A taxing time for Mr Brown.
Do you tuck your savings away into a Pep, out of sight of the taxman? Do you uneasily fold your cheque book away when the plumber says 'sorry guv it'll be another pounds 50 if you don't pay cash'?
Between the two lies the wavy line between (legal) tax avoidance and (illegal) tax evasion, or at any rate conniving at the plumber's intended evasion and sharing in his spoils.
Mr Gordon Brown detests the two almost equally.
Naturally, when he sounds off against avoidance, he is thinking of the murky world of offshore trusts inhabited by people like Mr Geoffrey Robinson.
To judge by his actions, though, he is not keen on ordinary tax planning by the not particularly rich.
He is replacing Peps and Tessas by the distinctly less generous Isas. He is stopping tax relief on profit-related pay. He has banned the 'bed and breakfasting' whereby private investors could escape modest amounts of capital gains tax.
Not content with that he has set his officials to work to devise a 'general anti-avoidance rule' - known as GAAR in the trade.
It is a catch-all proposition. If you save yourself tax by arranging your affairs in some way the Parliamentary draftsmen did not imagine when they compiled the bit of tax law in question, you will pay the tax willy-nilly.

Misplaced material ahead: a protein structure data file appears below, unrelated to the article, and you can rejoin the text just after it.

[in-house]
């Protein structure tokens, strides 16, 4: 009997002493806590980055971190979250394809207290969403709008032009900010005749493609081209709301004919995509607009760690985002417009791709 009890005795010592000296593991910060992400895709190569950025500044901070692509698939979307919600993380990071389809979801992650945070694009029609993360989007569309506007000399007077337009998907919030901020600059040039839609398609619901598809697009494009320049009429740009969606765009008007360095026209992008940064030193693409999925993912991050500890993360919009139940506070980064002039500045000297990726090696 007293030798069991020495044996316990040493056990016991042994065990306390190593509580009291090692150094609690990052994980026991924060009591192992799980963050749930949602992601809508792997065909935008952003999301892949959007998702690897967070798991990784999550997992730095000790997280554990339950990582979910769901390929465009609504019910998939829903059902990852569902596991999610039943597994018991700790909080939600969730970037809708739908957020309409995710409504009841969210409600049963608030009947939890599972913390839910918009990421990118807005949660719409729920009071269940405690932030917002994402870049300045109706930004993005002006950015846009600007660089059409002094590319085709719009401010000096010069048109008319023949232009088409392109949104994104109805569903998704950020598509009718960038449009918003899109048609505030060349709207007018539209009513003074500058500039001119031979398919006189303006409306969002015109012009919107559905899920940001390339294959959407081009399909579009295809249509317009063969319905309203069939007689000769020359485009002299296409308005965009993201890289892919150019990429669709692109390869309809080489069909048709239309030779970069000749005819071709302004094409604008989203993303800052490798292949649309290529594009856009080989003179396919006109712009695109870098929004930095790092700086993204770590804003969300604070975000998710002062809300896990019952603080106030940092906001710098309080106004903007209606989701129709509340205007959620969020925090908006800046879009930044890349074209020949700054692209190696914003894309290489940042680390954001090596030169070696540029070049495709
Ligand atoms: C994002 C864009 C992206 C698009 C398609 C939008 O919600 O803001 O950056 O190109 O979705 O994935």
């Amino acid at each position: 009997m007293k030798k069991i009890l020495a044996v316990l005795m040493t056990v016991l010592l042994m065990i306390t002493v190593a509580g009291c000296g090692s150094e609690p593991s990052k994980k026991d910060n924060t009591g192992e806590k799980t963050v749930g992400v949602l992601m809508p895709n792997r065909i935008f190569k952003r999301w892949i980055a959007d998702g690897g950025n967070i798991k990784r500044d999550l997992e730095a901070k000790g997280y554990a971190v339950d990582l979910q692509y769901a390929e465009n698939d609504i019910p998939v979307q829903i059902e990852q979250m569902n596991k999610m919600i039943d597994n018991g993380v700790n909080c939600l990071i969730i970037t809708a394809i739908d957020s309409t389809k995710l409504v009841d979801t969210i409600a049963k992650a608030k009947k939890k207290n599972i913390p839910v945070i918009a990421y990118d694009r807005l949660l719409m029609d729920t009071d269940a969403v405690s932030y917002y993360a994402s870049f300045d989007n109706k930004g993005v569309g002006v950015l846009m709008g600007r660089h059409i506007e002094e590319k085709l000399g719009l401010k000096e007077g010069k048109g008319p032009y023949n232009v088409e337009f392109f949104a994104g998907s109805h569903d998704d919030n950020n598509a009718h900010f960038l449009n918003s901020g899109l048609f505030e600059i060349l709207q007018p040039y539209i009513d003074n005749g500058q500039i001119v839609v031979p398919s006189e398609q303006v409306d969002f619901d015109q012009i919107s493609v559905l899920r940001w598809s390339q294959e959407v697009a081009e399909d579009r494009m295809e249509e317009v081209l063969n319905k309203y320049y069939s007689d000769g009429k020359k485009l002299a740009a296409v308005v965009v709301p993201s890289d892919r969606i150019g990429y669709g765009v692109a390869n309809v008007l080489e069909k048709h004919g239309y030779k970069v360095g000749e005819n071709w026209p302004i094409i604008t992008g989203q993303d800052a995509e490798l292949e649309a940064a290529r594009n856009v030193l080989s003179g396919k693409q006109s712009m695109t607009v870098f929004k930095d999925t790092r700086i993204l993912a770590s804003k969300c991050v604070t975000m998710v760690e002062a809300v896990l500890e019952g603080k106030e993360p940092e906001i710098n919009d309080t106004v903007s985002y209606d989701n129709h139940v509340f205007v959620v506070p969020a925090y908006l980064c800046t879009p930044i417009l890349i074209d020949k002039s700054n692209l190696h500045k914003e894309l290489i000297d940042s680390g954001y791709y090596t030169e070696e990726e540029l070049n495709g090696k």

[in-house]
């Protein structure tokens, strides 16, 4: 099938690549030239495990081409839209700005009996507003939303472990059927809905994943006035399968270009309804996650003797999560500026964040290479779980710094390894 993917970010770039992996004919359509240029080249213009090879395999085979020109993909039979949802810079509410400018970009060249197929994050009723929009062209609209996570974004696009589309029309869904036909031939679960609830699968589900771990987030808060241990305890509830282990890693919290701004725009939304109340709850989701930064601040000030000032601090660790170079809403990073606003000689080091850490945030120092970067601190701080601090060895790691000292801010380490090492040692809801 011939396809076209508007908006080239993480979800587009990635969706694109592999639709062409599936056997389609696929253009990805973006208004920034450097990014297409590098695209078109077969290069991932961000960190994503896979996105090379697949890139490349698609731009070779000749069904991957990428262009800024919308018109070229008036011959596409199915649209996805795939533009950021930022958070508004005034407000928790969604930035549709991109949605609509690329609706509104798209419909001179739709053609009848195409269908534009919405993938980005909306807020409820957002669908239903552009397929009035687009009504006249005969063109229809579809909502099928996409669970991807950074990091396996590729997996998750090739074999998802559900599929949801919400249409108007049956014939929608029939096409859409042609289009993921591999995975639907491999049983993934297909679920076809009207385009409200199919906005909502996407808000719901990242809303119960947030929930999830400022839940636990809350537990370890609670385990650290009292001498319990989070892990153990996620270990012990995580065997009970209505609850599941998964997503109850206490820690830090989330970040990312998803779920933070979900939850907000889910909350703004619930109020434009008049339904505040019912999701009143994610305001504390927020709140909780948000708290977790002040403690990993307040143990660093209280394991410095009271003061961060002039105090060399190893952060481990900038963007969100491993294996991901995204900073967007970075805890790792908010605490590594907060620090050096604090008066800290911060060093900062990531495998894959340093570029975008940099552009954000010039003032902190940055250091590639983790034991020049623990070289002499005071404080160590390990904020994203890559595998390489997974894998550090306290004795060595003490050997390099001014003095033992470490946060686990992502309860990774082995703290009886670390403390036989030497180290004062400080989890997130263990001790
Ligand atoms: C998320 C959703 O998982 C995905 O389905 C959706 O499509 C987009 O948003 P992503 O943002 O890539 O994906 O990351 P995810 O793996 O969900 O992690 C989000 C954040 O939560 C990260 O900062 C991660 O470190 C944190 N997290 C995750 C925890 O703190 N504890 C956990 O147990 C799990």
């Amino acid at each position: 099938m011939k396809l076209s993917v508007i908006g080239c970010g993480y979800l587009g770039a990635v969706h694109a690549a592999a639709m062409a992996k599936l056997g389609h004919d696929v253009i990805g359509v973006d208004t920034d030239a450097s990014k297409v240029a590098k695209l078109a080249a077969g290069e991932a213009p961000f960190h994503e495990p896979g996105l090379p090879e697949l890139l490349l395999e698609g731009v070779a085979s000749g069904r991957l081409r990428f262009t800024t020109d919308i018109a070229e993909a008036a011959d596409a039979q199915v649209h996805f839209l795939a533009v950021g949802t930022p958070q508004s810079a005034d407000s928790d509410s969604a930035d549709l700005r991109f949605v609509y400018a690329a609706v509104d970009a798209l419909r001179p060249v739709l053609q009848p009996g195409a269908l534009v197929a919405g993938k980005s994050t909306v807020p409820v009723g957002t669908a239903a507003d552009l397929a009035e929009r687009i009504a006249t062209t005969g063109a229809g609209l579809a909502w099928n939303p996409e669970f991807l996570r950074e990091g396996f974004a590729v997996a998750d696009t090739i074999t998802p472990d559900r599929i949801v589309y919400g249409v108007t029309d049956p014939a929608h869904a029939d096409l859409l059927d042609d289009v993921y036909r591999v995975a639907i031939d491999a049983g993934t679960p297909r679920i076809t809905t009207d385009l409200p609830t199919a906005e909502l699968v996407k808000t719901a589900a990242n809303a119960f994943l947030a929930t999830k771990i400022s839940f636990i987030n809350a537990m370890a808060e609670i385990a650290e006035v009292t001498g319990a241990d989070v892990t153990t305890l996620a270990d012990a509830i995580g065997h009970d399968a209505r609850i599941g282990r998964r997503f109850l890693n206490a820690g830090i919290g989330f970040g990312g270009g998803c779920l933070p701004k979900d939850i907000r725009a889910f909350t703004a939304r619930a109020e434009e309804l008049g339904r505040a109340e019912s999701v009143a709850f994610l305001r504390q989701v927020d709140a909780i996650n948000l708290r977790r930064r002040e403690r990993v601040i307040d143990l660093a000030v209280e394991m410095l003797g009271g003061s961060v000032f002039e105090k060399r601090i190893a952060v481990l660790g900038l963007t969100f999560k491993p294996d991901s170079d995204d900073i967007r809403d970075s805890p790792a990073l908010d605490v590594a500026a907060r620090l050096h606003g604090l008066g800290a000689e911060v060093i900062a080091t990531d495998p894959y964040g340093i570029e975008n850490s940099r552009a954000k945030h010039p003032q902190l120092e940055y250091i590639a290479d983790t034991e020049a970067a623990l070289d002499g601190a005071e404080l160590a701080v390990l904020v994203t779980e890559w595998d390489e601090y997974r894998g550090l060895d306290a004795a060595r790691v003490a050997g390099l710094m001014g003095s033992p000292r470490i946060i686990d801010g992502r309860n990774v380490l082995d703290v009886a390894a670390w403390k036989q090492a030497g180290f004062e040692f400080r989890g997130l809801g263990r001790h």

Sometime after Easter the resulting GAAR proposal will be published for consultation. Already, though, some tax accountants are sounding of as you might expect. If GAAR performs as advertised and tax dodges routinely cease to work, these are the people w ho will go hungry as rough justice replaces the rule of tax law.
So without waiting for the consultation document the Chartered Institute of Taxation - which would much rather not have GAAR at all - has staked out its ground in a paper of its own.
Mr John Andrews, the Institute's president, compares GAAR to a nuclear deterrent. "It must be a last resort rather than something that will be wielded all the time."
So that it doesn't skew business decisions, the institute wants the Revenue to set up a clearance system which can say in advance it whether or not a given deal or set of deals will trigger GAAR.
To be relevant in a world where business decisions frequently require a response within 30 hours (or 30 minutes) that would entail the taxmen making up their minds within 30 days - or seven days for companies who pay an extra fee for speedy service.
Defiantly, the institute insists that if the Revenue refuses, or fails, to do this because it is too difficult or expensive, GAAR will be "simply unacceptable and unworkable".
I don't see Mr Brown wearing that.
So far as private individuals go, there must be a risk that if GAAR comes down unbearably heavily on legal avoidance people will be tempted to take the risks of illegal evasion and just not declare things.
It happens already in small ways. If you give your son a camera for his birthday and it happens to cost more than pounds 250 you are supposed to declare it for inheritance tax purposes. Hand on heart, do you bother?